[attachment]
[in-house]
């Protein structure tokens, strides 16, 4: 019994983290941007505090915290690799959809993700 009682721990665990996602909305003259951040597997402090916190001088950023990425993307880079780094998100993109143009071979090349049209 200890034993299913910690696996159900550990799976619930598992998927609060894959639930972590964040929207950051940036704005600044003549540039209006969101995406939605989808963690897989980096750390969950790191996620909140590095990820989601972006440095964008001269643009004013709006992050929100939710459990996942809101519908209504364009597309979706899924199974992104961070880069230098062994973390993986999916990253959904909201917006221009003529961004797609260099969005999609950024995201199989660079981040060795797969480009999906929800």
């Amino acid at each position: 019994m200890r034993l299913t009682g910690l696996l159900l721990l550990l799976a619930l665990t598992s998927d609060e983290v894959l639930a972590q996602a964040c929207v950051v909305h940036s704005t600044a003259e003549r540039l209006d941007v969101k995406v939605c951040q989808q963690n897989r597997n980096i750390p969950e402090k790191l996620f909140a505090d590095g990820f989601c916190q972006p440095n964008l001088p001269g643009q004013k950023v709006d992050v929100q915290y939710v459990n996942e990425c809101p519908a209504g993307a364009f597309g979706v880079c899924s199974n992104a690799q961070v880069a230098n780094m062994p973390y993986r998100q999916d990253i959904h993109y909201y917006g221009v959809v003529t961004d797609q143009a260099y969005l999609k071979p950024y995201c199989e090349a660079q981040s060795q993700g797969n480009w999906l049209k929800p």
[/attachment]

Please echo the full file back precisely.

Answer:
[in-house]
């Protein structure tokens, strides 16, 4: 019994983290941007505090915290690799959809993700 009682721990665990996602909305003259951040597997402090916190001088950023990425993307880079780094998100993109143009071979090349049209 200890034993299913910690696996159900550990799976619930598992998927609060894959639930972590964040929207950051940036704005600044003549540039209006969101995406939605989808963690897989980096750390969950790191996620909140590095990820989601972006440095964008001269643009004013709006992050929100939710459990996942809101519908209504364009597309979706899924199974992104961070880069230098062994973390993986999916990253959904909201917006221009003529961004797609260099969005999609950024995201199989660079981040060795797969480009999906929800």
């Amino acid at each position: 019994m200890r034993l299913t009682g910690l696996l159900l721990l550990l799976a619930l665990t598992s998927d609060e983290v894959l639930a972590q996602a964040c929207v950051v909305h940036s704005t600044a003259e003549r540039l209006d941007v969101k995406v939605c951040q989808q963690n897989r597997n980096i750390p969950e402090k790191l996620f909140a505090d590095g990820f989601c916190q972006p440095n964008l001088p001269g643009q004013k950023v709006d992050v929100q915290y939710v459990n996942e990425c809101p519908a209504g993307a364009f597309g979706v880079c899924s199974n992104a690799q961070v880069a230098n780094m062994p973390y993986r998100q999916d990253i959904h993109y909201y917006g221009v959809v003529t961004d797609q143009a260099y969005l999609k071979p950024y995201c199989e090349a660079q981040s060795q993700g797969n480009w999906l049209k929800p």